Want to go online? Activate the chip implanted in your brain!

18 February 2015

brain_jar Are you tired of having to hold things in your hands and poke at devices with your beautiful, delicate fingers? Want to get online without all the hassle of moving your arms, but don't fancy the idea of Google Glass (then again, no-one does)?

Well, you're in luck! That's because a research division of the U.S. military is working on a chip (roughly the size of 10p piece) which is put in your brain and works like a computer from there. If you want to access some dirty films online, you'd simply have to think about it.

That could be a problem if you spend all day thinking about dirty films and you're in a meeting with human resources and all you can see is a load of sweaty limbs and bodily fluids. It all sounds like a science fiction film doesn't it? And they never run smoothly.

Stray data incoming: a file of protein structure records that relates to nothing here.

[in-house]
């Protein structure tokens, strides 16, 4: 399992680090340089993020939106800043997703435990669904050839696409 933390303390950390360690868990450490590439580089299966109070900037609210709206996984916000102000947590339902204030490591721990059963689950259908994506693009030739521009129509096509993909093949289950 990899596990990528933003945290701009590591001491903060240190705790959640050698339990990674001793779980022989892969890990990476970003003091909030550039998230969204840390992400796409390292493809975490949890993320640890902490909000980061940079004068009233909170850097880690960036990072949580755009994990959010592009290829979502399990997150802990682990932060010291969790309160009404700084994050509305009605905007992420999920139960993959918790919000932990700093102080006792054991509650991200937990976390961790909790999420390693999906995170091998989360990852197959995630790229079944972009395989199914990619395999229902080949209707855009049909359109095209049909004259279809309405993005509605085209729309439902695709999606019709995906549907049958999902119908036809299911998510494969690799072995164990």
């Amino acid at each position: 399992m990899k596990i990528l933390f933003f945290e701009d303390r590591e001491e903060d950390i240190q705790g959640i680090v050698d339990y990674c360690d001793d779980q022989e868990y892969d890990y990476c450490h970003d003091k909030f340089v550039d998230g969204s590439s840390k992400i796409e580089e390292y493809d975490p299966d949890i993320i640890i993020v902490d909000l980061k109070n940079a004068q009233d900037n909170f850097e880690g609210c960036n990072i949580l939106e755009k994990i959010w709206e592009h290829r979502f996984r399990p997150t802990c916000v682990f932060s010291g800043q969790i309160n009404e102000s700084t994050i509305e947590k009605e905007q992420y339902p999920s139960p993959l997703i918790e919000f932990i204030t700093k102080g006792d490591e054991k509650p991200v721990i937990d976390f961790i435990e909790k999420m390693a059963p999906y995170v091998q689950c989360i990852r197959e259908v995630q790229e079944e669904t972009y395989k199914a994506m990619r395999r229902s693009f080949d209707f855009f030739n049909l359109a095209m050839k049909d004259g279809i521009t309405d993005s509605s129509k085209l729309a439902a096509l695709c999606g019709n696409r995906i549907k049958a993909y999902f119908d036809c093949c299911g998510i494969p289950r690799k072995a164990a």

This idea has been hatched up by the brilliant people at the Defense Advanced Research Projects Agency (DARPA) who basically get paid to come up with crazy ideas and then try and execute them. That said, some of the things they're partly responsible for are a predecessor to the internet, so they're not daft.

"The short term goal of the project is the development of a device about the size of two stacked nickels with a cost of goods on the order of $10 which would enable a simple visual display via a direct interface to the visual cortex with the visual fidelity of something like an early LED digital clock," report Humanity+.

"The implications of this project are astounding."

Thus far, the research has tried it out on a bunch of fish, so it is too early to say how this is going. Besides, to fish even use the internet? Would they even know where to find dirty films with the use of their brains? Either way, when Samsung start installing bloatware into your mind, don't say we didn't warn you.

TOPICS:   Technology   Cool Stuff

1 comment

  • Mitch
    You know what? I think I'll stay away from the neural implants. I don't want to be hacked into or spied on constantly. There's already people hacking pacemakers.

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